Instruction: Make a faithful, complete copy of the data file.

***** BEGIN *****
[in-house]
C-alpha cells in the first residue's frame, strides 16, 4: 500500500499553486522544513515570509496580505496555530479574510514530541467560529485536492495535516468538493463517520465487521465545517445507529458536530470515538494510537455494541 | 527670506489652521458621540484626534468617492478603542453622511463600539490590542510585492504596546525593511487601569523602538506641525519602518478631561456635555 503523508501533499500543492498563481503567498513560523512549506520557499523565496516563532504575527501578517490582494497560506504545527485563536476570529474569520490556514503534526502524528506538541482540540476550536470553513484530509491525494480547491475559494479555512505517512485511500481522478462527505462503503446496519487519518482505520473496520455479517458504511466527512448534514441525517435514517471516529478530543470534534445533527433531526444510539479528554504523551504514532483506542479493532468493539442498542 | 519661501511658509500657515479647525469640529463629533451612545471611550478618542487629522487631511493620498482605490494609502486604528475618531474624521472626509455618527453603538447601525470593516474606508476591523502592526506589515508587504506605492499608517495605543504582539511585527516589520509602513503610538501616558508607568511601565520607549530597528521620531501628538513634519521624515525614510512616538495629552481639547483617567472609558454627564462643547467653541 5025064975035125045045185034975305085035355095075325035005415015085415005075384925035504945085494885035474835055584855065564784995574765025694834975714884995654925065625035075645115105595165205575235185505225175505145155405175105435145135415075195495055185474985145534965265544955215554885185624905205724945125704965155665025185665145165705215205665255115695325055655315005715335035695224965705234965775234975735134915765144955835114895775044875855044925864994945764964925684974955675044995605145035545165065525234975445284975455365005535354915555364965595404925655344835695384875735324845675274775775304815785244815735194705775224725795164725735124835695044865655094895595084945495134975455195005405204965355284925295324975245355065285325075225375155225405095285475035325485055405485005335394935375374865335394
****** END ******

[in-house]
C-alpha cells in the first residue's frame, strides 16, 4: 500500500499553486522544513515570509496580505496555530479574510514530541467560529485536492495535516468538493463517520465487521465545517445507529458536530470515538494510537455494541 | 527670506489652521458621540484626534468617492478603542453622511463600539490590542510585492504596546525593511487601569523602538506641525519602518478631561456635555 503523508501533499500543492498563481503567498513560523512549506520557499523565496516563532504575527501578517490582494497560506504545527485563536476570529474569520490556514503534526502524528506538541482540540476550536470553513484530509491525494480547491475559494479555512505517512485511500481522478462527505462503503446496519487519518482505520473496520455479517458504511466527512448534514441525517435514517471516529478530543470534534445533527433531526444510539479528554504523551504514532483506542479493532468493539442498542 | 519661501511658509500657515479647525469640529463629533451612545471611550478618542487629522487631511493620498482605490494609502486604528475618531474624521472626509455618527453603538447601525470593516474606508476591523502592526506589515508587504506605492499608517495605543504582539511585527516589520509602513503610538501616558508607568511601565520607549530597528521620531501628538513634519521624515525614510512616538495629552481639547483617567472609558454627564462643547467653541 5025064975035125045045185034975305085035355095075325035005415015085415005075384925035504945085494885035474835055584855065564784995574765025694834975714884995654925065625035075645115105595165205575235185505225175505145155405175105435145135415075195495055185474985145534965265544955215554885185624905205724945125704965155665025185665145165705215205665255115695325055655315005715335035695224965705234965775234975735134915765144955835114895775044875855044925864994945764964925684974955675044995605145035545165065525234975445284975455365005535354915555364965595404925655344835695384875735324845675274775775304815785244815735194705775224725795164725735124835695044865655094895595084945495134975455195005405204965355284925295324975245355065285325075225375155225405095285475035325485055405485005335394935375374865335394